University of Canterbury researcher's nonsense paper accepted by US conference
A University of Canterbury researcher's paper on nuclear physics, written entirely by iOS auto-complete, has been accepted by a US conference.
Associate Professor Christoph Bartneck explained the strange turn of events in a blog post.
On Thursday, Bartneck received an invitation from the International Conference on Atomic and Nuclear Physics to submit a paper.
"Since I have practically no knowledge of Nuclear Physics I resorted to iOS auto-complete function to help me writing the paper," he explained.
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Bartneck, whose background is in Industrial Design and Human-Computer Interaction, started sentences for the paper using words linked to the field like "atomic" and "nuclear" and let the operating system's auto-complete function do the rest.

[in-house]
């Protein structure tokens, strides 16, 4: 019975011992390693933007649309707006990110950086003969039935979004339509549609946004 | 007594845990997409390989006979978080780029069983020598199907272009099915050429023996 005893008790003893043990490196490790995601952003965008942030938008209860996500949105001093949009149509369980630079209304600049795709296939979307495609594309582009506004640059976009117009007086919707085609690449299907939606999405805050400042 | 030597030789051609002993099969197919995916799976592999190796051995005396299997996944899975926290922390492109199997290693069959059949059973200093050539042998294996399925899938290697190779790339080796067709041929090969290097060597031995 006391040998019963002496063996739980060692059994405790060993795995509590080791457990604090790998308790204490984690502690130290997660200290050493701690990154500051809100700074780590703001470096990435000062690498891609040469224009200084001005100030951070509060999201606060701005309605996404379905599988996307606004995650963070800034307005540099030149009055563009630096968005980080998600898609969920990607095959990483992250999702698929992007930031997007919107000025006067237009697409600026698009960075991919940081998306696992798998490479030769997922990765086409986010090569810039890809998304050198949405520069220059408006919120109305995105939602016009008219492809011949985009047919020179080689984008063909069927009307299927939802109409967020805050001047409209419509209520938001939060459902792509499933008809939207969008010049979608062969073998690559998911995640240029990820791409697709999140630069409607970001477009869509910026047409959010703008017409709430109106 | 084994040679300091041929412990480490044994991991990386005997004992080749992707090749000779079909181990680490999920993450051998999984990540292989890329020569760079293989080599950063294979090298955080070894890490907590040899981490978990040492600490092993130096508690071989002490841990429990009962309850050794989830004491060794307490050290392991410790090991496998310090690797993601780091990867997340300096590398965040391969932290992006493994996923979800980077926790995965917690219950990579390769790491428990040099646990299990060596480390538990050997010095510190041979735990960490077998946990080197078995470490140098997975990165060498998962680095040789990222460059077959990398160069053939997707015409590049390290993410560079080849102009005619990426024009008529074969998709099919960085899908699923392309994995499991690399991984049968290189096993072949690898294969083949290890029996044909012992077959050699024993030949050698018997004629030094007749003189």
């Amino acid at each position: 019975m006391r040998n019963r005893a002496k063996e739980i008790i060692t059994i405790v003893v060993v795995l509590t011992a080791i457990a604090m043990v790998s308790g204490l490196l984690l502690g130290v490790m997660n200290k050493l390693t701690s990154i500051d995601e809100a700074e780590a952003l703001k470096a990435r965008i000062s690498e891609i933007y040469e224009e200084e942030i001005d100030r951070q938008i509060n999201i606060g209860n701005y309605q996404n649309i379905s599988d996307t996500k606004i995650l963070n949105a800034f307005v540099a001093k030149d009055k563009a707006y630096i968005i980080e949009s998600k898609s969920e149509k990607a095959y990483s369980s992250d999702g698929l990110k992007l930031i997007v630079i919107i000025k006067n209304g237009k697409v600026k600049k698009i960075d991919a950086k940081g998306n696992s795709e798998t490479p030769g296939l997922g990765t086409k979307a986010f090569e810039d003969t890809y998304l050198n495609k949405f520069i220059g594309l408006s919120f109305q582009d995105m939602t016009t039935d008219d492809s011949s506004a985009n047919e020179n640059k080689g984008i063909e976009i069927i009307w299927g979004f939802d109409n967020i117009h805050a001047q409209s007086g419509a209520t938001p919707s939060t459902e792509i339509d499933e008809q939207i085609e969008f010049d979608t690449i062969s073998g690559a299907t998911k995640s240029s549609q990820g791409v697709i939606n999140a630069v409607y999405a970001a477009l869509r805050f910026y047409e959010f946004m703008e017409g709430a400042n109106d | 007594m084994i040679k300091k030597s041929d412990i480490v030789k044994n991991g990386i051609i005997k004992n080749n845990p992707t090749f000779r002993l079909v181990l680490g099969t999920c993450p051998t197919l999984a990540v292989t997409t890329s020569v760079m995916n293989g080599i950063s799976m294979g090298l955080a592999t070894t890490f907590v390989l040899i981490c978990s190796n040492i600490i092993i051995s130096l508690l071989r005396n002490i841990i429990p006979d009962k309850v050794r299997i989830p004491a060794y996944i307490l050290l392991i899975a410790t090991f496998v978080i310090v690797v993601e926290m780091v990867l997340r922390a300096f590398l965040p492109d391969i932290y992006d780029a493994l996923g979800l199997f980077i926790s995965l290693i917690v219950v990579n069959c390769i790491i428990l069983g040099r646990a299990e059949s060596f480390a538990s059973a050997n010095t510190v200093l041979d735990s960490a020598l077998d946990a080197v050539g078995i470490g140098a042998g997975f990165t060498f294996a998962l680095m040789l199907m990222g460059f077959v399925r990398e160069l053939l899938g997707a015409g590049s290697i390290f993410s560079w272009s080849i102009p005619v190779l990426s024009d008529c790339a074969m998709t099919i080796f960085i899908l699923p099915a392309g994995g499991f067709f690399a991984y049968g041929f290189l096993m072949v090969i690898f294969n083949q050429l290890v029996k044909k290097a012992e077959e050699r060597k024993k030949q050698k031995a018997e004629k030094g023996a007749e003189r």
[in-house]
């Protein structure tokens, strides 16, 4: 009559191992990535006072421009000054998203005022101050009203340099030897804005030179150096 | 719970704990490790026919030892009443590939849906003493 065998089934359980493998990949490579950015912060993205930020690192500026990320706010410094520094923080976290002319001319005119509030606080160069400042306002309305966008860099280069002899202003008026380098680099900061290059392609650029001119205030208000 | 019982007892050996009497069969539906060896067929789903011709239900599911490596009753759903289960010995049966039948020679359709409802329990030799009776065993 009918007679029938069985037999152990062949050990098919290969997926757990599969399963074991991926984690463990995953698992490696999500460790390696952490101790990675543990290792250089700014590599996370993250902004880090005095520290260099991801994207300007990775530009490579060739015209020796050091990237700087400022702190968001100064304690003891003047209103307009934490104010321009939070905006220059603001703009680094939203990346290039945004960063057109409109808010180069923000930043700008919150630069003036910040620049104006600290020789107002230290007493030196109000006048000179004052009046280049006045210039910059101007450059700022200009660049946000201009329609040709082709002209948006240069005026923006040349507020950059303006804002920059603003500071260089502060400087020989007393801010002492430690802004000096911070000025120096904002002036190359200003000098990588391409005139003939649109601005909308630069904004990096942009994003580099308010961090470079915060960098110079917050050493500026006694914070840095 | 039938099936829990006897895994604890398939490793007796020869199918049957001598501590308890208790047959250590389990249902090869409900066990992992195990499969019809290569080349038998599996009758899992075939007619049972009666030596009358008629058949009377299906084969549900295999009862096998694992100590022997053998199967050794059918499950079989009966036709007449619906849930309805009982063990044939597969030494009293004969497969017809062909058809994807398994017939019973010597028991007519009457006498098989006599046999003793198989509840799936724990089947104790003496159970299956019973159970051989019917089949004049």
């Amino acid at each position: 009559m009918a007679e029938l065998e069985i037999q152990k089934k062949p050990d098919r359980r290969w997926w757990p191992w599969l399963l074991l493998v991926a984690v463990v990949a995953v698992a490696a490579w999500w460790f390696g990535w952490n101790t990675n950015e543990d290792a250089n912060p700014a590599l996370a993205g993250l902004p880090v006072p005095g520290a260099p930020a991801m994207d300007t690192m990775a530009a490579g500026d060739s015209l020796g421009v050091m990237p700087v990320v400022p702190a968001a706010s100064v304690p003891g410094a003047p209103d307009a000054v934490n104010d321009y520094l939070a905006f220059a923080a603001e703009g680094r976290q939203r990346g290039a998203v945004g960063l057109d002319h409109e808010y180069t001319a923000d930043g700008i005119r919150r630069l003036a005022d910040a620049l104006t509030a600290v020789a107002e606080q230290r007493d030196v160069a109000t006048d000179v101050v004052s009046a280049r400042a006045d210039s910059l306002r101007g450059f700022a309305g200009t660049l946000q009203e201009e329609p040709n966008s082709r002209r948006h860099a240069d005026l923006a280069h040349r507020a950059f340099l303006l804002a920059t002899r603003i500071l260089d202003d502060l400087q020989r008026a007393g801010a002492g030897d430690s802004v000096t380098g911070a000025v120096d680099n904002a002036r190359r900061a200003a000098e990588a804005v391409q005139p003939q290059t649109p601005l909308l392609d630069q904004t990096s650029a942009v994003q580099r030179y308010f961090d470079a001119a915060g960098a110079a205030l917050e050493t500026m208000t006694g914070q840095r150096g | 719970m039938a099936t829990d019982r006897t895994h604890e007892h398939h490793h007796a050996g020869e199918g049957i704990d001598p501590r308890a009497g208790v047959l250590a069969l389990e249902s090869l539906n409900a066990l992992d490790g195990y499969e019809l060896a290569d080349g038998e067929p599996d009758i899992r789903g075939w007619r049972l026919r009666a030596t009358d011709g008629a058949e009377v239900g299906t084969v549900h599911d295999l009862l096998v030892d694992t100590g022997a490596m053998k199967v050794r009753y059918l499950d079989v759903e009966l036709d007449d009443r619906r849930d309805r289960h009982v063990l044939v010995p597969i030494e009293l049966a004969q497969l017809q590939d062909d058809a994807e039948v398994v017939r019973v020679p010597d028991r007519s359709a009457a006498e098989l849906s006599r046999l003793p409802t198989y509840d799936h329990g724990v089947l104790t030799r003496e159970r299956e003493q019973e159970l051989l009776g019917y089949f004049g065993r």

"The text really does not make any sense."
Bartneck also added an illustration on nuclear physics from Wikipedia, a few references, and created a fake identity for himself - Iris Pear (inspired by Apple's Siri).
He submitted the paper to the conference organisers and it was accepted within three hours.
Automatically generating scientific articles had become easy with special dedicated software, Bartneck said.
But this was a whole new ballgame.
"I know that iOS is a pretty good software, but reaching tenure has never been this close."
To give you an idea of just how nonsensical the finished product was, here's an excerpt:
"The atoms of a better universe will have the right for the same as you are the way we shall have to be a great place for a great time to enjoy the day you are a wonderful person to your great time to take the fun and take a great time and enjoy the great day you will be a wonderful time for your parents and kids."
In the email, conference organisers tell Bartneck (aka Iris Pear) his paper has been accepted for the oral presentations and invite him to register to secure his place.
The conference is set to be held in Atlanta, Georgia on November 17 and 18.